By Christa Keele
Beware the kitchen.
More fires start in the kitchen than any other place in the home. Because of this, “Preventing Cooking Fires: Watch What You Heat,” is the theme of National Fire Prevention Week that runs October 8-14, 2006 and is aimed at educating individuals on safe cooking practices.
Fire Prevention Week was created to commemorate the Great Chicago Fire of 1871 that killed more than 250 people and left over 100,000 homeless.
Because of this and other fire related tragedies, President Woodrow Wilson issued the National Fire Prevention Day proclamation in 1920, and since 1922 Fire Prevention Week has been observed on the Sunday through Saturday period in which October 9 falls according to the National Fire Protection Association.
This commemoration is the longest running public health and safety observance on record according to the National Archives and Records Administration”s Library Information Center.
BYU recognizes Fire Prevention Week along with the rest of the nation.
Dennis Moss, BYU”s fire marshal, said the risk management and safety department has spent the month promoting cooking safety and will continue to do so by training employees on campus regarding how to properly prevent cooking fires.
The number one cause of cooking fires is unattended cooking, Moss said.
“We put things on the stove then get distracted,” Moss said. “Somebody rings the doorbell and we go to talk to them and forget we are cooking. We recommend if people are cooking and need to do something such as answer the door that they take a spatula or potholder in their hand to remind themselves they have left something cooking.”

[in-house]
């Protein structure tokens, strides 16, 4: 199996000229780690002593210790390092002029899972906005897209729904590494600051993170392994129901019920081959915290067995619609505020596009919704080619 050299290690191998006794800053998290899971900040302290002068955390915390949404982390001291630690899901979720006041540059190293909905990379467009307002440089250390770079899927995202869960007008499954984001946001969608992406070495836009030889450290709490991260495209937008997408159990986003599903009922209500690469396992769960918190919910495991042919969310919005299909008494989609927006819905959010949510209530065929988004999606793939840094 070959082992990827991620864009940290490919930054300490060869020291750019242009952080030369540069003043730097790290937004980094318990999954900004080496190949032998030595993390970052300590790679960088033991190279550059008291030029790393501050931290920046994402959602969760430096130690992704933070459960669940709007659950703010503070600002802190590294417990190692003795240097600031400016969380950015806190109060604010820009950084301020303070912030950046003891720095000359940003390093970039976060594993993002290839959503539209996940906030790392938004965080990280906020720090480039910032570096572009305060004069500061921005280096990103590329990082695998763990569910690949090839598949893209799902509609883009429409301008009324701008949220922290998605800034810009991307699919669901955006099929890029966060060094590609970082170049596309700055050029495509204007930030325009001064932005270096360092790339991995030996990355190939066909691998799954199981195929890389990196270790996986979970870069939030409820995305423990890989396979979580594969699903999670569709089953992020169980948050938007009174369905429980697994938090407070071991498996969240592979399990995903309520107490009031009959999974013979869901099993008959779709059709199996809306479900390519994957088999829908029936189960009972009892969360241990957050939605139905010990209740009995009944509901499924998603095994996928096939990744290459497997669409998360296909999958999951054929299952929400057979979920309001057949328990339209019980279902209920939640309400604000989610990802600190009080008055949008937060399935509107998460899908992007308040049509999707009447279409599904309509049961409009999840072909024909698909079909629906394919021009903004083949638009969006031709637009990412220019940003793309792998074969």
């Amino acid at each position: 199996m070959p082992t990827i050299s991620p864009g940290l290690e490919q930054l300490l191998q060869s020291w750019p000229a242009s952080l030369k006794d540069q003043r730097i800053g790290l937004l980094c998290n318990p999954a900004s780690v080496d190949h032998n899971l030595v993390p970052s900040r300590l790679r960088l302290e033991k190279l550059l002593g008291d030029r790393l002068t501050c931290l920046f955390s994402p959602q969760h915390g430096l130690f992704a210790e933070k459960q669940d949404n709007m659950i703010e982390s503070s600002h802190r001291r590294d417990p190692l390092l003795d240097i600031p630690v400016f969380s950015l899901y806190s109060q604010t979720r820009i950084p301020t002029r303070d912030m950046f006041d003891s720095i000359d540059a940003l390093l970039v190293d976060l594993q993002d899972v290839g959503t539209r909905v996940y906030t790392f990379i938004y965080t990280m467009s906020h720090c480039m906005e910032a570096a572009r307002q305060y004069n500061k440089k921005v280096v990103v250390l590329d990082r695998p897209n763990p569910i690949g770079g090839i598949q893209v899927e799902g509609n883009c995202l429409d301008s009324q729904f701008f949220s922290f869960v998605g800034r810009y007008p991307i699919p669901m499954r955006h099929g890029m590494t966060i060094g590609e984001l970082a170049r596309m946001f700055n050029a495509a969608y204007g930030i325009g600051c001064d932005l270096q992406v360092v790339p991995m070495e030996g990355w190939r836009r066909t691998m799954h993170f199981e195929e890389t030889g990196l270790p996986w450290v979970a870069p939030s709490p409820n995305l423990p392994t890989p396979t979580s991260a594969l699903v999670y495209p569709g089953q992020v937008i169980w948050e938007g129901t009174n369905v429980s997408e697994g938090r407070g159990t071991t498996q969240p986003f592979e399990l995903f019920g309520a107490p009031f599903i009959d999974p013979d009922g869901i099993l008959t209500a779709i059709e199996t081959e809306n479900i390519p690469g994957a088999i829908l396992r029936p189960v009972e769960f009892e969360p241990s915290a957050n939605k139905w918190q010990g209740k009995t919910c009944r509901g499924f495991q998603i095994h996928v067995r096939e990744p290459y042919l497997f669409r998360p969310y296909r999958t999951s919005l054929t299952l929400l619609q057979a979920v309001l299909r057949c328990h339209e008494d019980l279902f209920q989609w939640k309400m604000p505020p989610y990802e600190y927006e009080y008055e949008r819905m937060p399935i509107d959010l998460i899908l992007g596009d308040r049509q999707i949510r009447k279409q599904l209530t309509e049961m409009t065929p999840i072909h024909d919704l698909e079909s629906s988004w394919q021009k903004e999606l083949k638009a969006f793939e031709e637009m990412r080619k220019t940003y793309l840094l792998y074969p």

Students appreciate this practical fire safety advice.
“I think taking something to the door with you to remind you you”re cooking is actually a really good idea,” Susan Reese, a junior from Salt Lake City majoring in nutrition said. “Although usually when I”m cooking it”s because I”m hungry so I don”t generally forget I”ve left something on the stove; my stomach reminds me.”
When doing high temperature cooking such as frying, broiling or grilling people should turn off the stove if they need to leave for any amount of time, Moss said.
When doing low temperature cooking, people should to stay home, frequently check the cooking and use a timer, he said.
Here are some additional suggestions to keep kitchens fire free:
* Keep the stove-top clean and clear
* Carefully monitor hot oil; if oil ignites don”t extinguish with water-turn the burner off and smother with a pan lid
* Turn handles of pots and pans inward
* Try not to reach over the stove
* Dress appropriately for cooking
* Keep appliance cords as short as possible
* Always have hot pads and lids ready